With its scenic landscape, vibrant cities and natural wonders like the Northern Lights — as well as quirky attractions like giant statues of sausages and hockey sticks — Canada is just a road trip or plane ride from the U.S. An international destination without the jet lag.
You can use points and miles to get there on Air Canada and all the major U.S. airlines, as well as a few smaller outfits like Sun Country and WestJet. And tons of new routes have been added recently.
Here are 11 reasons why you should visit Canada this year.
From the diverse, multicultural population of Toronto to the French-influenced Montreal and Quebec City to the Pacific Northwest haven of Vancouver, Canada has some fantastic cities. To experience the maritime culture along the Atlantic Ocean, visit Halifax, Nova Scotia. To get a taste of British society, try Victoria, British Columbia, and to feel like you’re in the Wild West, head to Calgary, Alberta.
The Canadian dollar (sometimes referred to as the “loonie” because of the one-dollar coin with a loon on it) is almost always worth less than the U.S. dollar, so things are generally cheaper here. It’s a trip that won’t break the bank.
Canadians really know how to celebrate. The country has so many festivals it’s hard to keep up, but it’s worth checking out some of them, like the Montreal Jazz Fest, Luminato in Toronto, Ottawa’s Tulip Festival and the Calgary Stampede. Some lesser-known but no less incredible celebrations are: Vancouver’s 5X, the Edmonton International Fringe Festival and Baie St. Marie in Nova Scotia.
French culture without going to France
Quebec was settled by the French in the 1600s and has retained its French heritage. In fact, going to Montréal, Quebec City or the Quebec countryside is a great way to get a taste of France without the jetlag. You will see Gothic Revival architecture and a unique café culture. And, of course, you’ll have the opportunity to speak and hear French. The official languages of Canada are French and English.
Breathtaking national parks
Canada is a popular destination for nature lovers. An extensive national park system celebrates the country’s natural wonders. From popular parks like Banff and Jasper in Alberta, Pacific Rim and Yoho in British Columbia and the Cape Breton Highlands in Nova Scotia to lesser-known gems like Riding Mountain in Manitoba, Ivvavik in Yukon and Gros Morne in Newfoundland, the parks encompass snow-capped mountains, deep fjords, lush islands, massive glaciers, teal lakes, rainforests and gushing waterfalls.
See the northern lights
Although there a few places in the northern U.S. where you can spot the aurora borealis, Canada is typically the closest place to see them routinely. It’s possible to see the lights (almost) anywhere in Canada during all four seasons, but the northern half of the country is where they are the most active most of the time. The Northwest Territories, Manitoba, Yukon, Nunavut, and Newfoundland and Labrador are your best bets.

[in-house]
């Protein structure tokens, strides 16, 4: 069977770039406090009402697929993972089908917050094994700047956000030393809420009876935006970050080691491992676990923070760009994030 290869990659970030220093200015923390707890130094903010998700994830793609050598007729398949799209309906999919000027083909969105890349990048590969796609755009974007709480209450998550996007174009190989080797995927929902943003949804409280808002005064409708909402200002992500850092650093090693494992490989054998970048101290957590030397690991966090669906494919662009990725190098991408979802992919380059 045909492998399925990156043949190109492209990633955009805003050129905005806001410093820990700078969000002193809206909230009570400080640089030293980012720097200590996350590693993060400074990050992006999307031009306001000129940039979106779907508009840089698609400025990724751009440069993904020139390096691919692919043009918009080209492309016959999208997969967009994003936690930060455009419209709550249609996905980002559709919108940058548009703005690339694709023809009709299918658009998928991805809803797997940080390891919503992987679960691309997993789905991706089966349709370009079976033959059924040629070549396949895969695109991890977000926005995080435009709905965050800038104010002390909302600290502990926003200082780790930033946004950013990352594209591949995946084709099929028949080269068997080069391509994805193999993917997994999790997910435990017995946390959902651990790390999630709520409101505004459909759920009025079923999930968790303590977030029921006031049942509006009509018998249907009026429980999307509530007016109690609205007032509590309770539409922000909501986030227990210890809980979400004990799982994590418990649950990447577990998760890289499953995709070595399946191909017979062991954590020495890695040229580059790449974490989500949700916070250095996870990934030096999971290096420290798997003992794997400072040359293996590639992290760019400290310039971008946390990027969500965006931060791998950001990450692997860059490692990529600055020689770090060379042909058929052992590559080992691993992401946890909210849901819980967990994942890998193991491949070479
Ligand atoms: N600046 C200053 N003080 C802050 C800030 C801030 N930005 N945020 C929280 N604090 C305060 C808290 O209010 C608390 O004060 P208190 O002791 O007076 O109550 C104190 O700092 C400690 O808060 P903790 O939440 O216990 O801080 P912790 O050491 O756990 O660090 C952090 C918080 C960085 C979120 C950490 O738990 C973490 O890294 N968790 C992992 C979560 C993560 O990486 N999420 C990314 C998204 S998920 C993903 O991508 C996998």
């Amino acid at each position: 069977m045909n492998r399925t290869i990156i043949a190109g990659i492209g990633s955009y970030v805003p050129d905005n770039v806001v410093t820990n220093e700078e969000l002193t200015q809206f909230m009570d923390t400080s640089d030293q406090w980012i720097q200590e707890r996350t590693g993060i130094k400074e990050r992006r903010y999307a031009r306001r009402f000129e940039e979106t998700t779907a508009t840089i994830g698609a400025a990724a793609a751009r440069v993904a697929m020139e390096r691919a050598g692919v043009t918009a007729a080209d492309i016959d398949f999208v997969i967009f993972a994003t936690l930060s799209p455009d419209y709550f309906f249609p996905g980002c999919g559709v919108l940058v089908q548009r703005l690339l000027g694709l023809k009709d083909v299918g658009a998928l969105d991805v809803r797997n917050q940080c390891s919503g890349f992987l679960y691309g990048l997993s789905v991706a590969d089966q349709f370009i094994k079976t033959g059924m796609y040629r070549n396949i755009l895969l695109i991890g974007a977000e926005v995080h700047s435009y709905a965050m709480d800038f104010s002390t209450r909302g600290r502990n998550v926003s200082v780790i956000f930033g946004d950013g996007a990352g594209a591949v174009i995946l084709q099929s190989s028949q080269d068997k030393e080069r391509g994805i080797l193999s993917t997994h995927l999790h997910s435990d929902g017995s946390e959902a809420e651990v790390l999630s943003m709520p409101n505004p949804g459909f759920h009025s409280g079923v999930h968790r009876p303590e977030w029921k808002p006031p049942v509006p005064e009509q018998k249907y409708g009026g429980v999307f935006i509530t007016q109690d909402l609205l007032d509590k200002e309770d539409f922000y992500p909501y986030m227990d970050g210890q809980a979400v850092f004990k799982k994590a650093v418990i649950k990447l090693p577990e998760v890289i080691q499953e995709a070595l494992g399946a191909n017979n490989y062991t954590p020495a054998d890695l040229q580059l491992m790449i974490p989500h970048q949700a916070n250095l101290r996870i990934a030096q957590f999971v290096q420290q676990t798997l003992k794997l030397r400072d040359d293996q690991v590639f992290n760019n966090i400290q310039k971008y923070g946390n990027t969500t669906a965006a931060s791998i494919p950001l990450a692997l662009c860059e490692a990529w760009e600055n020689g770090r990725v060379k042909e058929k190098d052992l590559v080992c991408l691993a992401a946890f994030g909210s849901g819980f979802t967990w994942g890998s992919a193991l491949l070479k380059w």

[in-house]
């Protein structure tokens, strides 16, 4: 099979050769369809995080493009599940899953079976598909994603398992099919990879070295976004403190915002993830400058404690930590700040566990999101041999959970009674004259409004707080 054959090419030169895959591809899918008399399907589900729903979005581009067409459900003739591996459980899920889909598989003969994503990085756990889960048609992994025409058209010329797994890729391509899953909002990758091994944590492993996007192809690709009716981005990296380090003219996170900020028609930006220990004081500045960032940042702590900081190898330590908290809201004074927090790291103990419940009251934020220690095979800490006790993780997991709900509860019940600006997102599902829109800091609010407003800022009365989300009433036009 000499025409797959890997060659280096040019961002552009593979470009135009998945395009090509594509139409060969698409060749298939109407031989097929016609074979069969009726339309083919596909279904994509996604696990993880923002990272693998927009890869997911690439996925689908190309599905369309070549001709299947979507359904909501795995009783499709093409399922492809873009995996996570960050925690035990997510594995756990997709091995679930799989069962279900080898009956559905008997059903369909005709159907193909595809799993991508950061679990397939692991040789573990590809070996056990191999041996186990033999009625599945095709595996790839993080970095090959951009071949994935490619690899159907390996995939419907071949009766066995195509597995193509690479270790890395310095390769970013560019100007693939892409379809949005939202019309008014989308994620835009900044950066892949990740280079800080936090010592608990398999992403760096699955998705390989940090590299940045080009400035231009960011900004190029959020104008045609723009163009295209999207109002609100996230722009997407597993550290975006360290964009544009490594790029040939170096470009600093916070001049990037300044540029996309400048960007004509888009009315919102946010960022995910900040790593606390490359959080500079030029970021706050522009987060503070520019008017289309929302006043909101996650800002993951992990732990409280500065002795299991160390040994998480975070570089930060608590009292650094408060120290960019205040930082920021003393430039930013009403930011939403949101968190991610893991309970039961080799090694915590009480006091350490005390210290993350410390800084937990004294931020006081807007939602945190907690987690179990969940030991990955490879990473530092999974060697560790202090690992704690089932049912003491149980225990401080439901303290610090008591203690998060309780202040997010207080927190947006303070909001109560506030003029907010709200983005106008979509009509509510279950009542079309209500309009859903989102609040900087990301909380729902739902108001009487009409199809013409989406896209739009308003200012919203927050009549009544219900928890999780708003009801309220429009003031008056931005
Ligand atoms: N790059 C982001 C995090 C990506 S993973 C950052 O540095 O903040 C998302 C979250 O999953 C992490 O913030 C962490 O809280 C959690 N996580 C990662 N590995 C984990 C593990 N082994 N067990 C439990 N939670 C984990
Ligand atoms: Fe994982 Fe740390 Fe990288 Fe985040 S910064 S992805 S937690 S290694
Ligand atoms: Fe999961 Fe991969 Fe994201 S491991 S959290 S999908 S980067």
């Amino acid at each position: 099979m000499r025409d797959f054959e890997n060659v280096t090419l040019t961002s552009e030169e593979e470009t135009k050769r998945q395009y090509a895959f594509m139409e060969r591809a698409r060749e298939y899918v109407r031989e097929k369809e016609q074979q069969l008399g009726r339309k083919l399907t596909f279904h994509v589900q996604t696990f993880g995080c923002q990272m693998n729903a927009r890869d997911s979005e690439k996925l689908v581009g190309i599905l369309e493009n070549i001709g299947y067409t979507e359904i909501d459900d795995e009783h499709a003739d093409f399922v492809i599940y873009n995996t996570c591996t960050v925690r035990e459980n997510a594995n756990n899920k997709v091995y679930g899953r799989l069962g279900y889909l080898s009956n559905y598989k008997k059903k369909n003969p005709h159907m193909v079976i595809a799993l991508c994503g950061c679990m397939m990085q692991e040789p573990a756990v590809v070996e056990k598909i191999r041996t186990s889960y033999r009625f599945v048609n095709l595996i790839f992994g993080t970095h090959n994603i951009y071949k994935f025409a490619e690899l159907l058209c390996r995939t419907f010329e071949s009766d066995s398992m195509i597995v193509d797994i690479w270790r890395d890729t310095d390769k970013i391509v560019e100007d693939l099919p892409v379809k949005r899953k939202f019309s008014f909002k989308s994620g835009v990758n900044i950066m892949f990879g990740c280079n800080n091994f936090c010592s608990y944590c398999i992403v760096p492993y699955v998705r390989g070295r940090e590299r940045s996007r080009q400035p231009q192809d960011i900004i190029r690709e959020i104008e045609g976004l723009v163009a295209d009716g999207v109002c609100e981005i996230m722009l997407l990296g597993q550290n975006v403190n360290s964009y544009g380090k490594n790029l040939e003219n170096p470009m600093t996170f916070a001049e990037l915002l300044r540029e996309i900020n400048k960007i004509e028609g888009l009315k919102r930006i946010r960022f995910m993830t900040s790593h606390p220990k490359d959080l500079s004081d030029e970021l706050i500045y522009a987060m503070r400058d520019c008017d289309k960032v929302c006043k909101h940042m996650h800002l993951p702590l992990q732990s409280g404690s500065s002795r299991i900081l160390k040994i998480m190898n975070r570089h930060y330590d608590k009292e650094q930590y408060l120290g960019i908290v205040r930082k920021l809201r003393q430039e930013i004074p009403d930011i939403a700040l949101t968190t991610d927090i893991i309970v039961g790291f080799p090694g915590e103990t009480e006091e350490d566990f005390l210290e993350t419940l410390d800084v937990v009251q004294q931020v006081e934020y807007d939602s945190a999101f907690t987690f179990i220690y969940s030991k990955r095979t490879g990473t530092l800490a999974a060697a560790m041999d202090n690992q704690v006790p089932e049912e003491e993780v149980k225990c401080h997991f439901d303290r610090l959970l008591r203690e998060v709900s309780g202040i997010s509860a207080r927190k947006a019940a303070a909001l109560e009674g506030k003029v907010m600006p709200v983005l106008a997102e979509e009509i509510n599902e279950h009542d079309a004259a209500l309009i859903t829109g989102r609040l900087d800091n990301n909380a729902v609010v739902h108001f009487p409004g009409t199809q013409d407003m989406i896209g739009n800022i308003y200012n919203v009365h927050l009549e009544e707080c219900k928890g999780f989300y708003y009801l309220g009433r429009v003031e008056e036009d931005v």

Visit a museum
This year, Manitoba celebrates its 150th anniversary and in Winnipeg, Manitoba, the Inuit Art Center opens. Also in Winnipeg, is the Canadian Museum of Human Rights, the only museum in the world exclusively dedicated to human rights.
Taste Canadian cuisine
Yes, we all know about poutine (that’s French fries smothered in gravy for the uninitiated) and maple syrup, but there are also butter tarts, Nanaimo bars, Montreal-style bagels, bannock bread, Saskatoon berries, smoked meat, Prince Edward Island oysters and the Caesar cocktail — all waiting to be sampled. So pack your stretchy pants.
See amazing animals
Canada is a great destination for animal lovers and wildlife spotters. There are polar bears up north and grizzlies, moose, bison, pronghorn, lynx and mountain lions. But if a controlled environment is more your thing, you can see long-haired Highland cattle on the farm behind the Le Germain Charlevoix Hotel & Spa in the Quebec countryside.
Unexpected wine country
No, we don’t just mean ice wine (although that is a Canadian specialty). As climate changes and some of the world’s most vaunted grape-growing regions have to adjust, the Okanagan Valley in British Columbia is emerging as a prime wine-growing region (with a climate similar to Napa a few decades ago). Ontario, Quebec and Nova Scotia are not far behind.
It has a thing for giant statues of odd things
Canada has an unprecedented number of gigantic statues devoted to everything from a lobster to a coffee pot to a Canada goose and a rocking horse, so if you’re one for wacky roadside attractions, Canada is for you. Several of these odd statues hold records for being the largest in the world, like the giant hockey stick and puck in Duncan, British Columbia; the massive axe in Nackawic, New Brunswick; the sausage in Mundare, Alberta; and the enormous mosquito (really) in Komarno, Manitoba, which is known as the mosquito capital of the world (maybe not something to brag about).